Meanwhile, another client, Anika, had the opposite concern.

She just wanted to lose a little weight, and get a little more fit.

But she worried that in order to do so, she’d have to give up everything, become a “health nut”, and make massive changes.

Changes that probably included 6 AM bootcamps, kale shakes, lemon juice cleanses, and 1000 situps a day… forever.

“No way,” thought Anika. “That’s too much work.”

Two common misperceptions

Our two client stories reflect two common misperceptions:

Myth #1:
With just a few small, easy, hopefully imperceptible changes to one’s diet and exercise routine, you too can have shredded abs, big biceps, and tight glutes, just like a magazine cover model.

Myth #2:
“Getting into shape” or “losing weight” involves painful, intolerable sacrifice, restriction, and deprivation.

Of course, neither of these are true.

Reality #1:
The process that helps you lose “the first 10 pounds” isn’t the same one that’ll help you lose “the last 10 pounds”. Indeed, it usually takes a lot more work as you get leaner.

Reality #2:
If you do aspire to “fitness model” or “elite athlete” lean, you might be surprised. Images are photoshopped for effect. Bodybuilders only look like that for competition. And achieving that look comes at a high cost; one most people aren’t willing to pay.

Reality #3:
However, if you’re okay not being on the next magazine cover and aspire to be “lean and healthy” even small adjustments can — over time — add up to noticeable improvements. Sometimes these improvements can change, perhaps even save, lives.

Do more of this (and less of that)

With that said, we’re about to share something a lot of people in fitness and health don’t want you to see.

It’s a chart outlining what it really takes to lose body fat, improve your health, move from one fitness category to the next.

Some fitness people think you’re too afraid. Or too weak. Or that you won’t buy their products and services if they’re honest with you.

We think otherwise.

We think it’s necessary to weigh the pros and cons so that you can make informed decisions about your body and your life.

Let’s start with the benefits and tradeoffs with each fitness level.

precision nutrtion cost getting lean benefits table The cost of getting lean: Is it really worth the trade off?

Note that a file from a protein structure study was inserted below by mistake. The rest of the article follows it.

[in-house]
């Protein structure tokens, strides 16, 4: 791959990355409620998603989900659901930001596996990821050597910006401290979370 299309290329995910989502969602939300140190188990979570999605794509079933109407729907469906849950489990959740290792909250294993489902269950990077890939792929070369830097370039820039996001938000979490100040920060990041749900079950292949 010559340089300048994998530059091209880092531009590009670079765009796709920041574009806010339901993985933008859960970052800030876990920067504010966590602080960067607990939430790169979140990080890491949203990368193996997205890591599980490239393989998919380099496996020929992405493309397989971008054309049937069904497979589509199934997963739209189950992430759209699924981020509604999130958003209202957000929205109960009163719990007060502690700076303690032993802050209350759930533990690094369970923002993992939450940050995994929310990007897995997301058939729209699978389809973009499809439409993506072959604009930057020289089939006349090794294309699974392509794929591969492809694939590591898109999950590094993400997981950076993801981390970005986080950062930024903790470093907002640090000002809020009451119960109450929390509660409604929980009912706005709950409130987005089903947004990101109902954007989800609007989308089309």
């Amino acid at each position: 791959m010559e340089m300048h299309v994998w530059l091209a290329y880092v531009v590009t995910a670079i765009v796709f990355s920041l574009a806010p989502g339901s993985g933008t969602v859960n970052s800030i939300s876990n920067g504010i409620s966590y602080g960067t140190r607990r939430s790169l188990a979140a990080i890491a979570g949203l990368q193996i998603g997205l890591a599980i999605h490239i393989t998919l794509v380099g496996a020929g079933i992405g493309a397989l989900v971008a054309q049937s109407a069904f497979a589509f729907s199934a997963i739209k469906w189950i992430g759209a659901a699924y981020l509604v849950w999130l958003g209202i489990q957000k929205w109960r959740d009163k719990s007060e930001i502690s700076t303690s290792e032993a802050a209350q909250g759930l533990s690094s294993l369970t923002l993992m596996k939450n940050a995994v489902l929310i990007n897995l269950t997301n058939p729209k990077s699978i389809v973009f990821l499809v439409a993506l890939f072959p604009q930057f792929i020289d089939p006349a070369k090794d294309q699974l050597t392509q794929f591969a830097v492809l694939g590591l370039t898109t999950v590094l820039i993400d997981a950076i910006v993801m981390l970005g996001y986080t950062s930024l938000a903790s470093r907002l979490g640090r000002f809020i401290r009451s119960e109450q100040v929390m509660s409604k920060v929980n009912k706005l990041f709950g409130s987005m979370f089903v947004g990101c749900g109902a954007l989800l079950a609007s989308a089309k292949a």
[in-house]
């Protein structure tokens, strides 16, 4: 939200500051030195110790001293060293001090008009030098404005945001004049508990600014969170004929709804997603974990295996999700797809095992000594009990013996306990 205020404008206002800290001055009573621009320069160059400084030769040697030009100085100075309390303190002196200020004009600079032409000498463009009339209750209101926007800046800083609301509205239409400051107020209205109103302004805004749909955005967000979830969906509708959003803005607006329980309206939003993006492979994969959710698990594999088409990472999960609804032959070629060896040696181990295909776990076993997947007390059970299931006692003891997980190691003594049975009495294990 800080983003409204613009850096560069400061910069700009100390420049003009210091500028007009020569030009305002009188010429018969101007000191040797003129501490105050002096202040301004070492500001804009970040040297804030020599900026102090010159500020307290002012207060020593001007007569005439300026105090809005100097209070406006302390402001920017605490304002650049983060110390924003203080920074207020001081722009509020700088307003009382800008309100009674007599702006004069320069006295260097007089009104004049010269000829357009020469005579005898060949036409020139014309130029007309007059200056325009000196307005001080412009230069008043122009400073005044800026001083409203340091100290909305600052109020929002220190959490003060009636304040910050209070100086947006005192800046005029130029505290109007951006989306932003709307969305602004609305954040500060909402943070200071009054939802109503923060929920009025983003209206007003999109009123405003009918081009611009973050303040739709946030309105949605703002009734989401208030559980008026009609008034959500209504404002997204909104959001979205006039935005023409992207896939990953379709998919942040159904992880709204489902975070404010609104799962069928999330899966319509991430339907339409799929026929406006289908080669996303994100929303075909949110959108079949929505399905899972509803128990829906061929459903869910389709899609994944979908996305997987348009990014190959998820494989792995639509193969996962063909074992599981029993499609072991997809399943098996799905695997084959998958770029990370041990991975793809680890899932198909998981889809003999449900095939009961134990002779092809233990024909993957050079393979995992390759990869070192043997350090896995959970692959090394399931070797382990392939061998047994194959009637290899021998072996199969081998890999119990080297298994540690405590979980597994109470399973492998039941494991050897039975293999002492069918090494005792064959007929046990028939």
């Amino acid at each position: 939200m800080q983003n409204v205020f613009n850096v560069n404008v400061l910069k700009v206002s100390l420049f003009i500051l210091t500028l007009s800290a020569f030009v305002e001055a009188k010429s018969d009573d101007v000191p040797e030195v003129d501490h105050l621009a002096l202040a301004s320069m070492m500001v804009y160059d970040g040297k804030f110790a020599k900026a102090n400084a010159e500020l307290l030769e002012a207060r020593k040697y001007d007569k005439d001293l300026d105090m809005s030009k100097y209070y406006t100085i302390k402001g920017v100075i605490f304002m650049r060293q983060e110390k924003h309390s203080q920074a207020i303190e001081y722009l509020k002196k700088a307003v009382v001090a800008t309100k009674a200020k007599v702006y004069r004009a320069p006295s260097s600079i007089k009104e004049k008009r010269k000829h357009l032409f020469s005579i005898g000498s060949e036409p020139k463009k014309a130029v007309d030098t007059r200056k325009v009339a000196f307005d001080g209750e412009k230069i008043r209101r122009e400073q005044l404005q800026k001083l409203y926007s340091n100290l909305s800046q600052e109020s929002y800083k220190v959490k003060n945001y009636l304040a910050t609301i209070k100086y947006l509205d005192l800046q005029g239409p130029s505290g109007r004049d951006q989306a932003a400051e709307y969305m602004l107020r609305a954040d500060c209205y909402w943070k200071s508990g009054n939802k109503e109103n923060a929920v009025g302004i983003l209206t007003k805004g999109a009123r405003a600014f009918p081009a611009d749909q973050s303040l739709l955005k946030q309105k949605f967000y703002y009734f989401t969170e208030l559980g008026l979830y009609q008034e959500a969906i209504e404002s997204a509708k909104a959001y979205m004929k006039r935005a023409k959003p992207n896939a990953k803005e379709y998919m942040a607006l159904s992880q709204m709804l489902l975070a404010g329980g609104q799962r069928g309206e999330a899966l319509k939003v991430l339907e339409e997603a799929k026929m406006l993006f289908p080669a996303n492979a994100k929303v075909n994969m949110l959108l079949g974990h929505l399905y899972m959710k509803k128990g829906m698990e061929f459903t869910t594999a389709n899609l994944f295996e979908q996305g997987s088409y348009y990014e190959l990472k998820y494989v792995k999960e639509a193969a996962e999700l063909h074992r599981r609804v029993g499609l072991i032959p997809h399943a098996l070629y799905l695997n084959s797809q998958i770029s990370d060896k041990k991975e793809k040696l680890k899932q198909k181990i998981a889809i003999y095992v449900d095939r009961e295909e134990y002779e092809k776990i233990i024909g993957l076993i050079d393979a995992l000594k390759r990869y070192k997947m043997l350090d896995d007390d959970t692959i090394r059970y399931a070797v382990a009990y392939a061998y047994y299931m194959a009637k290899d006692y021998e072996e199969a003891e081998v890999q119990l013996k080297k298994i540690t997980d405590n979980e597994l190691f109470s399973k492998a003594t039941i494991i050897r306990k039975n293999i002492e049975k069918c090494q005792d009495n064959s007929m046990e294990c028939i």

Now let’s talk about what you might consider doing more of (and less of).

precision nutrition cost getting lean do table The cost of getting lean: Is it really worth the trade off?

Bonus: We even created a cool infographic that summarizes this article. Click here for: The cost of getting lean illustrated. Is it really worth the trade-off?]

Your body, your choice

At some point, many of our coaching clients decide that being severely out of shape costs them too much energy, health, quality of life, and longevity. So they choose to change their behaviors and choices. With our help.

Other coaching clients decide that they want six-pack abs. Then, they discover that this option costs them something too. Some folks are willing to pay that cost. But most aren’t.

Even if you think you’d like that six-pack, it might turn out that you actually want something else a little bit more. And we wouldn’t blame you.

Here are the two basic principles:

1. If you want to make further changes to your body, you’ll need to make further changes to your behaviors.

2. The leaner you want to get, the more of your behaviors you’ll have to change. 

What you decide to change, and how much you decide to change it, is up to you. What’s most important here is that you understand what it actually takes to do what you want (or think you want).

What’s a healthy level of body fat, anyway?

First, for the sake of context, let’s take a look at some numbers.

Data tell us that most men can be healthy somewhere between 11 to 22% body fat. For women, its between 22-33%.

Right now in the U.S.,  the average man is about 28% fat, and the average woman is 40% fat.

In other words, the average adult in the U.S. (and throughout most of the West) is carrying a lot of excess body fat. Unhealthy levels of body fat.

Getting the process started

The good news is that it’s not that hard to go from over-fat to the higher end of “normal”.

You can do it with a few relatively small, easy-to-implement changes.

For instance:

  • drinking less soda or alcohol each day
  • not overeating desserts and fast foods (instead, just eating them in reasonable amounts)
  • taking a daily walk or adding a yoga class

Assuming there are no other factors involved (such as a chronic health problem), if you make a few small changes like these, and do them consistently, in six months to a year, your body fat percentage will drop and fall into a much healthier range.

Cool!

Now of course, not every change will feel simple, small, or easy. Especially when you start out.

You’ll need to put a little extra effort and energy into making those changes happen every day. And having a trainer or a coach support you — and hold you accountable — will probably help you feel more confident and on-track.

Nevertheless, if the changes are small enough, and you practice them consistently, you’ll probably find that eventually they’re just part of your regular routine.

In fact, one day in the future, you might even say, “I just don’t feel like myself without my daily walk!”